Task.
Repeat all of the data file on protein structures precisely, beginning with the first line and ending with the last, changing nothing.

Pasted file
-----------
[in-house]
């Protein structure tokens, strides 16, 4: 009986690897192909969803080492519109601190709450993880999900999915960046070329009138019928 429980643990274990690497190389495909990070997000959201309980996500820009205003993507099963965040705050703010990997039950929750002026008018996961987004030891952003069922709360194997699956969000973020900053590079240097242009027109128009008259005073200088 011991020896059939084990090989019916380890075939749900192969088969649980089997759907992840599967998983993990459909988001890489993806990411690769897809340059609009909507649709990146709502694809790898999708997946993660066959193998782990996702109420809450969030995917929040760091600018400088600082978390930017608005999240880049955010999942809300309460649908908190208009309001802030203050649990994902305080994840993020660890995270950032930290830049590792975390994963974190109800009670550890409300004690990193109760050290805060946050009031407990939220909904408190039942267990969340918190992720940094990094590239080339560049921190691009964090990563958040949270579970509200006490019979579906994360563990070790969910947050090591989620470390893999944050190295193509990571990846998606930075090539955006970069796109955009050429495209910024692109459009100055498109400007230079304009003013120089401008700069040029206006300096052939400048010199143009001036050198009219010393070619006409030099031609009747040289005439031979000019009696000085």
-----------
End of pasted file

[in-house]
């Protein structure tokens, strides 16, 4: 009986690897192909969803080492519109601190709450993880999900999915960046070329009138019928 429980643990274990690497190389495909990070997000959201309980996500820009205003993507099963965040705050703010990997039950929750002026008018996961987004030891952003069922709360194997699956969000973020900053590079240097242009027109128009008259005073200088 011991020896059939084990090989019916380890075939749900192969088969649980089997759907992840599967998983993990459909988001890489993806990411690769897809340059609009909507649709990146709502694809790898999708997946993660066959193998782990996702109420809450969030995917929040760091600018400088600082978390930017608005999240880049955010999942809300309460649908908190208009309001802030203050649990994902305080994840993020660890995270950032930290830049590792975390994963974190109800009670550890409300004690990193109760050290805060946050009031407990939220909904408190039942267990969340918190992720940094990094590239080339560049921190691009964090990563958040949270579970509200006490019979579906994360563990070790969910947050090591989620470390893999944050190295193509990571990846998606930075090539955006970069796109955009050429495209910024692109459009100055498109400007230079304009003013120089401008700069040029206006300096052939400048010199143009001036050198009219010393070619006409030099031609009747040289005439031979000019009696000085």